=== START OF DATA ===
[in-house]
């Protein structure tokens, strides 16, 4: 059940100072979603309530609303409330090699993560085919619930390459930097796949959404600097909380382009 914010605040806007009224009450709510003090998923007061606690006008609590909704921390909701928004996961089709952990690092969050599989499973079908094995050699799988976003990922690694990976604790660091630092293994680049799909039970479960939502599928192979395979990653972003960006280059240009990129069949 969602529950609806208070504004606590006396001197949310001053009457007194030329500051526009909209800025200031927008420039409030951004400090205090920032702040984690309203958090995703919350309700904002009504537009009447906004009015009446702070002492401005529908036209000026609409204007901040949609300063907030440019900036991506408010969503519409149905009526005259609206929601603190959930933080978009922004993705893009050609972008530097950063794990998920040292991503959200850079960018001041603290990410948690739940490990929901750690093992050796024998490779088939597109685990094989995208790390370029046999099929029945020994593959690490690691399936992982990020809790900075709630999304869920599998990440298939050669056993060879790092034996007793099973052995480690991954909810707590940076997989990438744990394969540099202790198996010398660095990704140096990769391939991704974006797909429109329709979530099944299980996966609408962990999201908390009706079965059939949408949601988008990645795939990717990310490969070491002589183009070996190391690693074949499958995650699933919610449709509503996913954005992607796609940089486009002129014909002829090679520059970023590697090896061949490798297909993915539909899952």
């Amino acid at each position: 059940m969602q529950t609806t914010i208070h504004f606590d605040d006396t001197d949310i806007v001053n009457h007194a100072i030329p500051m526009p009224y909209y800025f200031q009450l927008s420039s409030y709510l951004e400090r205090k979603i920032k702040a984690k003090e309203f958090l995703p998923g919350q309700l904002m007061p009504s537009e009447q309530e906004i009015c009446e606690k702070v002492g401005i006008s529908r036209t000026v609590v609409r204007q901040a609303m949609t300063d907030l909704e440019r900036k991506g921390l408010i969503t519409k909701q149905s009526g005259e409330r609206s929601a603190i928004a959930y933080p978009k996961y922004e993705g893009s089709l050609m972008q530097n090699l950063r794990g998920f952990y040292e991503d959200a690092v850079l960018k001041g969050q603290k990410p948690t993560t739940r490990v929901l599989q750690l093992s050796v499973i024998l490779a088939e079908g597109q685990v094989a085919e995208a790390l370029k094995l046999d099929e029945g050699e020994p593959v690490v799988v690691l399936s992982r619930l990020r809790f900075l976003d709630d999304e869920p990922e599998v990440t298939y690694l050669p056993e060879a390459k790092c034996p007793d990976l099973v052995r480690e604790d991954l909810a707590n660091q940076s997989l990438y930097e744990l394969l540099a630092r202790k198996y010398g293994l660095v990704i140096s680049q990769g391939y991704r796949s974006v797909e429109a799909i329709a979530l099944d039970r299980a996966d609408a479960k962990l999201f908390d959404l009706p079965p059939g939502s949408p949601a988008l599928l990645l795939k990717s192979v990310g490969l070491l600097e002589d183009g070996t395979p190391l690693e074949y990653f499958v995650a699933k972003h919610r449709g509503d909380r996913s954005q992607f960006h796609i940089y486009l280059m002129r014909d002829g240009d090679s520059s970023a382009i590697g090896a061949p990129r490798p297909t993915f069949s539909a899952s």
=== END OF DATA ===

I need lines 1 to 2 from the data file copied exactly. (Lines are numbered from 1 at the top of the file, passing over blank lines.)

[in-house]
């Protein structure tokens, strides 16, 4: 059940100072979603309530609303409330090699993560085919619930390459930097796949959404600097909380382009 914010605040806007009224009450709510003090998923007061606690006008609590909704921390909701928004996961089709952990690092969050599989499973079908094995050699799988976003990922690694990976604790660091630092293994680049799909039970479960939502599928192979395979990653972003960006280059240009990129069949 969602529950609806208070504004606590006396001197949310001053009457007194030329500051526009909209800025200031927008420039409030951004400090205090920032702040984690309203958090995703919350309700904002009504537009009447906004009015009446702070002492401005529908036209000026609409204007901040949609300063907030440019900036991506408010969503519409149905009526005259609206929601603190959930933080978009922004993705893009050609972008530097950063794990998920040292991503959200850079960018001041603290990410948690739940490990929901750690093992050796024998490779088939597109685990094989995208790390370029046999099929029945020994593959690490690691399936992982990020809790900075709630999304869920599998990440298939050669056993060879790092034996007793099973052995480690991954909810707590940076997989990438744990394969540099202790198996010398660095990704140096990769391939991704974006797909429109329709979530099944299980996966609408962990999201908390009706079965059939949408949601988008990645795939990717990310490969070491002589183009070996190391690693074949499958995650699933919610449709509503996913954005992607796609940089486009002129014909002829090679520059970023590697090896061949490798297909993915539909899952």